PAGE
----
“A lot of people still don’t know that Dorchester Paws exists. They either call us the pound, or they don’t know where we’re located,” Zuck said. “A new shelter will just bring this brand up and elevate our mission for the animals.”

Right now, Dorchester Paws has over 400 animals in their care, with almost half of them living in a kennel or pop-up in the shelter.

Zuck said the shelter has made Dorchester Paws’ adoption process simple over the past year to try and incentivize people to adopt: just a one-page application, reduced fees and a conversation with an adoption counselor.

“We have removed all barriers from the adoption process,” Zuck said. “We want animals to be placed in loving homes.”

Zuck said it is hard to say why adoptions have been slow, but there could be several reasons: summer vacation, back-to-school, current world affairs.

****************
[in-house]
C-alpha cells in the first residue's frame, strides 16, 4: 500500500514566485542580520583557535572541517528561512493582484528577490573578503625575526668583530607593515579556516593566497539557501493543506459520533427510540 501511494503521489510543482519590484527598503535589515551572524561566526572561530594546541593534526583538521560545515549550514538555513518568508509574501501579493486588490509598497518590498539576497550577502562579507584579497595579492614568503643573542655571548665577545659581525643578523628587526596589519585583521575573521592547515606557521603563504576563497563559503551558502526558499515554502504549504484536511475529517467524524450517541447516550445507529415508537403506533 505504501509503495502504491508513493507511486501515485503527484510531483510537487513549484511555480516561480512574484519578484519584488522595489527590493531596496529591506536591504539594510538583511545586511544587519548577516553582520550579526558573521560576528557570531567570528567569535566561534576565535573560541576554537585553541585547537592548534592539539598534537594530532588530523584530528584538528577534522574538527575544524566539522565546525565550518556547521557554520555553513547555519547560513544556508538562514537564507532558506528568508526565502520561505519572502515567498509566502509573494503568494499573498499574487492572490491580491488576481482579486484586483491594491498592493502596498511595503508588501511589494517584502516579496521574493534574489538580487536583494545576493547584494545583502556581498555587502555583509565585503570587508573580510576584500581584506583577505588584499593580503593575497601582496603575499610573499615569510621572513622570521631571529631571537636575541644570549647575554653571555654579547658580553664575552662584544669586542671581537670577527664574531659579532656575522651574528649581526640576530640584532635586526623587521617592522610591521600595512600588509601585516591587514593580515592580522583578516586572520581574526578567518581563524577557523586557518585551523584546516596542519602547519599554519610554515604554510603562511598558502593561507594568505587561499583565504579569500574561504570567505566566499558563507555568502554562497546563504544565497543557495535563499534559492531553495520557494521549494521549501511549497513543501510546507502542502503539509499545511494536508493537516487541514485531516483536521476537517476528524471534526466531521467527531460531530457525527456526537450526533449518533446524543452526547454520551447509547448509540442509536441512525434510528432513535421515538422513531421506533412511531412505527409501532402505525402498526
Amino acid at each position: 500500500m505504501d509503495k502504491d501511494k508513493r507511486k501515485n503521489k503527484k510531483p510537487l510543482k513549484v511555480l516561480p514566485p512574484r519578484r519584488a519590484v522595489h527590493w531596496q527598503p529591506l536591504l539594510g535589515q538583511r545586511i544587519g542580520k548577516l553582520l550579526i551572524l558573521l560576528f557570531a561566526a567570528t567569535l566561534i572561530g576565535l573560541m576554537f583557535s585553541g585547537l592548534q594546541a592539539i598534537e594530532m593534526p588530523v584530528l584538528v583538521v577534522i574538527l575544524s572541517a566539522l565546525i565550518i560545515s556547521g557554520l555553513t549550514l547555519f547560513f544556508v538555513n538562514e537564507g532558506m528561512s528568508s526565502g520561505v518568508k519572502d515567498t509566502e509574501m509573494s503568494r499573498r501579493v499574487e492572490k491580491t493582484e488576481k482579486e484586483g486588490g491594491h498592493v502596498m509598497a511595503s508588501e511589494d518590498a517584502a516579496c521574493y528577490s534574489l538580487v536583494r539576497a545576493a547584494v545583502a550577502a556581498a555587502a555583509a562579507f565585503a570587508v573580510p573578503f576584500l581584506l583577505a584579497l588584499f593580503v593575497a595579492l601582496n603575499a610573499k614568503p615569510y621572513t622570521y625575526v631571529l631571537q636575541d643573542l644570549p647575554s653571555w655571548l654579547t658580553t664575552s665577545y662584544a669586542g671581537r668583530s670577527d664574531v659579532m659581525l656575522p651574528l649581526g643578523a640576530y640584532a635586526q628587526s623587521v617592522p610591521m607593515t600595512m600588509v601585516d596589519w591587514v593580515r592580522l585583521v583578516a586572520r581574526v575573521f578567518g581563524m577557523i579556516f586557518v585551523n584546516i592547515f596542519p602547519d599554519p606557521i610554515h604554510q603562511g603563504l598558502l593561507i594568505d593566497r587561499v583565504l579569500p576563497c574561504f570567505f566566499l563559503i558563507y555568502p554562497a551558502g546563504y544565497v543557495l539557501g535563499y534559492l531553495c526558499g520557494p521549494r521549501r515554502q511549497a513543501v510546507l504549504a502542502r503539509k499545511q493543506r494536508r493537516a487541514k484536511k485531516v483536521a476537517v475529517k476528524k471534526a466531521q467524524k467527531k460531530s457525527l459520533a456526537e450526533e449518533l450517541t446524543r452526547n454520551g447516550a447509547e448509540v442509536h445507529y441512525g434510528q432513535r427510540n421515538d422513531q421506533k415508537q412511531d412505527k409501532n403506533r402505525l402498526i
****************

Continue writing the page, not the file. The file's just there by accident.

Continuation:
One thing that isn’t a factor is a significant uptick in pets adopted in 2020 going back to shelters. Elmore said it is a myth that people surrendered their animals as soon as they returned to work.

“We saw some people who were returning to work actually coming back to adopt a companion animal for the animal,” Elmore said.

Finding homes

As a result of most shelters in the state being overcrowded, some are partnering up to ship animals to others that don’t have as many animals.

Elmore, of Charleston Animals Society, said they’ve started a statewide transport program where his staff takes animals to other local shelters, and even ones out of state. Some shelters Charleston Animals Society partners with include Hallie Hill Animal Sanctuary in Hollywood and the Massachusetts Society for the Prevention of Cruelty for Animals.

Church, of Greenville County Animal Care, said the shelter partners with rescue organizations almost daily to transport animals to other shelters. Some organizations they partner with include the Animal Sanctuary Society (New Jersey), Hearts of the North Rescue (Minnesota), Jackson’s Legacy (New York) and Lovable Mutts Adoption Center (Pennsylvania).